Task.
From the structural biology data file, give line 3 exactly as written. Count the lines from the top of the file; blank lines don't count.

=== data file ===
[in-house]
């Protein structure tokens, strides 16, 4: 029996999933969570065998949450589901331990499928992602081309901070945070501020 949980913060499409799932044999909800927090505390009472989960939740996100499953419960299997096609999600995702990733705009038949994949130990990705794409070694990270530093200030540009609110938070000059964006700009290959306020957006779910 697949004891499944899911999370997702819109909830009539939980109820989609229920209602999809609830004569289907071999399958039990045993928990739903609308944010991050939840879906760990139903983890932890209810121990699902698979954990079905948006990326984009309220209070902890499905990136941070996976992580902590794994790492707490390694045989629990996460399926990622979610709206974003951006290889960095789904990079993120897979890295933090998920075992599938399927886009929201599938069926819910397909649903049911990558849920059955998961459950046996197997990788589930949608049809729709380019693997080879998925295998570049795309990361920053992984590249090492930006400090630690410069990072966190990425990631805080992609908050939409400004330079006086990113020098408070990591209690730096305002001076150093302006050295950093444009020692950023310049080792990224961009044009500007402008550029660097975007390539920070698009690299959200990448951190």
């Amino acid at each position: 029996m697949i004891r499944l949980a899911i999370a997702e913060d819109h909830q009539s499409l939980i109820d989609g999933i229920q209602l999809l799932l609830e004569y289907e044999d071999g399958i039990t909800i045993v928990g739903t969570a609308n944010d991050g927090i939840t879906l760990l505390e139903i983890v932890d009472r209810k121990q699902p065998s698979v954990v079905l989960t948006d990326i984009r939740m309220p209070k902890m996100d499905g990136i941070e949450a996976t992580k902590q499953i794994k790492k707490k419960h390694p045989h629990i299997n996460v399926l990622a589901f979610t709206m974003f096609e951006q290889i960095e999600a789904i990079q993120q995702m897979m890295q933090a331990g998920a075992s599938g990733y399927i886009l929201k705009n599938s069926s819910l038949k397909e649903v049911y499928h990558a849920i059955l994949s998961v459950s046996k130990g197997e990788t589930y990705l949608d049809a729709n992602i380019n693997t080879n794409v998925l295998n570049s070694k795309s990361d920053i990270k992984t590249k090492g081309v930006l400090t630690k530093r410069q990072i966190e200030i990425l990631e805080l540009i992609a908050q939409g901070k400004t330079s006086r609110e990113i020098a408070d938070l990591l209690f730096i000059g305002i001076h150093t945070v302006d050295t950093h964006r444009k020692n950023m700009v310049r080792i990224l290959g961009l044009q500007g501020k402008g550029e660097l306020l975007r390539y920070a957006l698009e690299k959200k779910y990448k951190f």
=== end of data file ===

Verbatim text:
């Amino acid at each position: 029996m697949i004891r499944l949980a899911i999370a997702e913060d819109h909830q009539s499409l939980i109820d989609g999933i229920q209602l999809l799932l609830e004569y289907e044999d071999g399958i039990t909800i045993v928990g739903t969570a609308n944010d991050g927090i939840t879906l760990l505390e139903i983890v932890d009472r209810k121990q699902p065998s698979v954990v079905l989960t948006d990326i984009r939740m309220p209070k902890m996100d499905g990136i941070e949450a996976t992580k902590q499953i794994k790492k707490k419960h390694p045989h629990i299997n996460v399926l990622a589901f979610t709206m974003f096609e951006q290889i960095e999600a789904i990079q993120q995702m897979m890295q933090a331990g998920a075992s599938g990733y399927i886009l929201k705009n599938s069926s819910l038949k397909e649903v049911y499928h990558a849920i059955l994949s998961v459950s046996k130990g197997e990788t589930y990705l949608d049809a729709n992602i380019n693997t080879n794409v998925l295998n570049s070694k795309s990361d920053i990270k992984t590249k090492g081309v930006l400090t630690k530093r410069q990072i966190e200030i990425l990631e805080l540009i992609a908050q939409g901070k400004t330079s006086r609110e990113i020098a408070d938070l990591l209690f730096i000059g305002i001076h150093t945070v302006d050295t950093h964006r444009k020692n950023m700009v310049r080792i990224l290959g961009l044009q500007g501020k402008g550029e660097l306020l975007r390539y920070a957006l698009e690299k959200k779910y990448k951190f």